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Panhematin provides a therapeutic benefit in experimental pancreatitis
  1. Aida Habtezion2,
  2. Raymond Kwan1,
  3. Ehsaan Akhtar2,
  4. Stephen P Wanaski3,
  5. Stephen D Collins3,
  6. Ronald J Wong4,
  7. David K Stevenson4,
  8. Eugene C Butcher5,
  9. M Bishr Omary1
  1. 1University of Michigan Medical School, Department of Molecular & Integrative Physiology, Ann Arbor, Michigan, USA
  2. 2Stanford University School of Medicine, Department of Medicine, Division of Gastroenterology and Hepatology, Stanford, California, USA
  3. 3NeuroTherapeutics Pharma, Inc., Chicago, Illinois, USA
  4. 4Stanford University School of Medicine, Department of Pediatrics, Stanford, California, USA
  5. 5Stanford University School of Medicine, Department of Pathology, Stanford, California, USA
  1. Correspondence to Dr Aida Habtezion, Stanford University School of Medicine, Department of Medicine, Division of Gastroenterology & Hepatology, 300 Pasteur Drive, Stanford, CA 94305, USA; aidah{at}


Background and aim Acute pancreatitis (AP) can result in pancreatic necrosis and inflammation, with subsequent multi-organ failure. AP is associated with increased neutrophil recruitment and a rise in pro-inflammatory cytokines such as TNFα. Pretreatment with haemin, results in recruitment of haem-oxygenase-1 (HO-1)+ macrophages and protects against experimental pancreatitis. It is not clear whether modulation of HO-1 after onset of disease has a protective role. In this study, we tested the utility of Panhematin, a water-soluble haemin formulation, in activating and inducing pancreatic HO-1, and as a therapeutic agent in treating mouse acute pancreatitis.

Methods We defined the distribution of radiolabelled haemin, then used in vivo HO-1–luciferase bioluminescence imaging and the CO-release assay to test Panhematin-induced upregulation of HO-1 transcription and activity, respectively. Using two well-defined AP murine models, we tested the therapeutic benefit of Panhematin, and quantified cytokine release using a luminex assay.

Results Intravenously administered Panhematin induces rapid recruitment of HO-1+ cells to the pancreas within 2 h and de novo splenic HO-1 transcription by 12 h. Despite high baseline spleen HO-1 activity, the pancreas is particularly responsive to Panhematin-mediated HO-1 induction. Panhematin-treated mice, at various time points after AP induction had significant reduction in mortality, pancreatic injury, together with upregulation of HO-1 and downregulation of pro-inflammatory cytokines and CXCL1, a potent neutrophil chemoattractant.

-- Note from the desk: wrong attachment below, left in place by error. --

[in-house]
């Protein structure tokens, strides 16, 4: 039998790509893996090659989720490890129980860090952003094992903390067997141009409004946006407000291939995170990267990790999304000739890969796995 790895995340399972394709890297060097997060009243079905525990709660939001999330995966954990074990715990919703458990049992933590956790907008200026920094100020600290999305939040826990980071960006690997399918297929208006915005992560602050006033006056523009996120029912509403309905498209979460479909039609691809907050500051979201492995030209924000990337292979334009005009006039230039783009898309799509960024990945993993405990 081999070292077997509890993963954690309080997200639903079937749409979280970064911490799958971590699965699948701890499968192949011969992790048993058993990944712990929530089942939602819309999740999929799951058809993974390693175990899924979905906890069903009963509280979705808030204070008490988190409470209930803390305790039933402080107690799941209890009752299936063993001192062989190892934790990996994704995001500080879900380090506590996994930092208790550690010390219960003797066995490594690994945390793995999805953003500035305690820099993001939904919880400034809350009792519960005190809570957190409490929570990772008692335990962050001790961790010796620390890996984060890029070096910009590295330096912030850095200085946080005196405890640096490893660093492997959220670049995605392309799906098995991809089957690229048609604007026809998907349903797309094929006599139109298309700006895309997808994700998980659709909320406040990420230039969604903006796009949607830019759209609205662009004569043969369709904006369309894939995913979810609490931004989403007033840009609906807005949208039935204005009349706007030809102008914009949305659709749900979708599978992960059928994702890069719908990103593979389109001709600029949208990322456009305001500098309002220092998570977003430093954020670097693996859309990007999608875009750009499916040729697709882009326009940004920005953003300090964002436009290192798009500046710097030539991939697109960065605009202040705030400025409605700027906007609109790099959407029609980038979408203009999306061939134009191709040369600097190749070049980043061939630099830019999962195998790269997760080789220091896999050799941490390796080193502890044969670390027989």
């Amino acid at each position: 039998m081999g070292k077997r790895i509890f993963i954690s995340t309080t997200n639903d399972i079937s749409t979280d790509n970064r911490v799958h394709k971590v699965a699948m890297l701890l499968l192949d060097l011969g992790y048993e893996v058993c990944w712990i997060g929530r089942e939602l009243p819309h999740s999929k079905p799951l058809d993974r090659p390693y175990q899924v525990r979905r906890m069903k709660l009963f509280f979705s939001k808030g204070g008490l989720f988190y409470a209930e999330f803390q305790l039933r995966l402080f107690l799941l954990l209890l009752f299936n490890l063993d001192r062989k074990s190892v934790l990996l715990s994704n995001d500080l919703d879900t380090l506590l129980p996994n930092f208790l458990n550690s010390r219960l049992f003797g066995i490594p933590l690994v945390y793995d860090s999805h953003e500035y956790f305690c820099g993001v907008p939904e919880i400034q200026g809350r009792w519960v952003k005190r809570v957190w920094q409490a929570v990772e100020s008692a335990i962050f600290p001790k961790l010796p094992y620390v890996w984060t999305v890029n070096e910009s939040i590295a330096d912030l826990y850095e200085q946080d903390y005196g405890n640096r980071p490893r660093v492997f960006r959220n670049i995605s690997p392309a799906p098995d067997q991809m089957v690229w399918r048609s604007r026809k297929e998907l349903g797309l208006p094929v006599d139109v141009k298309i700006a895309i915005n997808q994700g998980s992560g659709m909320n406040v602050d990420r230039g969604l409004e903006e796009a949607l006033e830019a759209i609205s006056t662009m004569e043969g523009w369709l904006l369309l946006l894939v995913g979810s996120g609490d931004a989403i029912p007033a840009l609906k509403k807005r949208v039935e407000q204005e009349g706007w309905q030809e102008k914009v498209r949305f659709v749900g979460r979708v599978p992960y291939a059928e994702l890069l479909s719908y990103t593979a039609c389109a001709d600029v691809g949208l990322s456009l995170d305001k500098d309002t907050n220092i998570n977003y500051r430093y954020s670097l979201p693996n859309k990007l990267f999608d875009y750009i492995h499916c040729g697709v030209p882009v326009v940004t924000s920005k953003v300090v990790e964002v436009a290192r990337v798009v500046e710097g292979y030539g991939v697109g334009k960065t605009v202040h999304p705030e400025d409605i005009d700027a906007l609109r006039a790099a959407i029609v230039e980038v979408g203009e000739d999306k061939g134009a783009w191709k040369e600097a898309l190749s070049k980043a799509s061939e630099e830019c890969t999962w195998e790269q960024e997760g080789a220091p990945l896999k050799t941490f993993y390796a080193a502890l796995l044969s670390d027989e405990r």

Conclusions Despite AP-associated mortality and morbidity, no effective treatment other than supportive care exists. We demonstrate that Panhematin leads to: (i) rapid induction and activation of pancreatic HO-1 with recruitment of HO-1+ cells to the pancreas, (ii) amelioration of AP even when given late during the course of disease, and (iii) a decrease in leucocyte infiltration and pro-inflammatory cytokines including CXCL1. The utility of Panhematin at modest doses as a therapeutic in experimental pancreatitis, coupled with its current use and safety in humans, raises the potential of its applicability to human pancreatitis.

  • Acute pancreatitis
  • haem-oxygenase 1
  • CXCL1

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  • See Commentary, p 569

  • Linked article 230136.

  • Funding This work was supported by NIH grants DK073909, DK47918 and by Ovation Pharmaceuticals (to MBO), and NIH Digestive Disease Center grants DK56339 to Stanford University and DK34933 to the University of Michigan.

  • Competing interests The supplier of Panhematin (formerly called Ovation Pharmaceuticals) provided support for this study and has a pending patent application for the possible use of Panhematin in human pancreatitis.

  • Ethics approval All animal protocols were approved by the Institutional Animal Care and Use Committees.

  • Provenance and peer review Not commissioned; externally peer reviewed.

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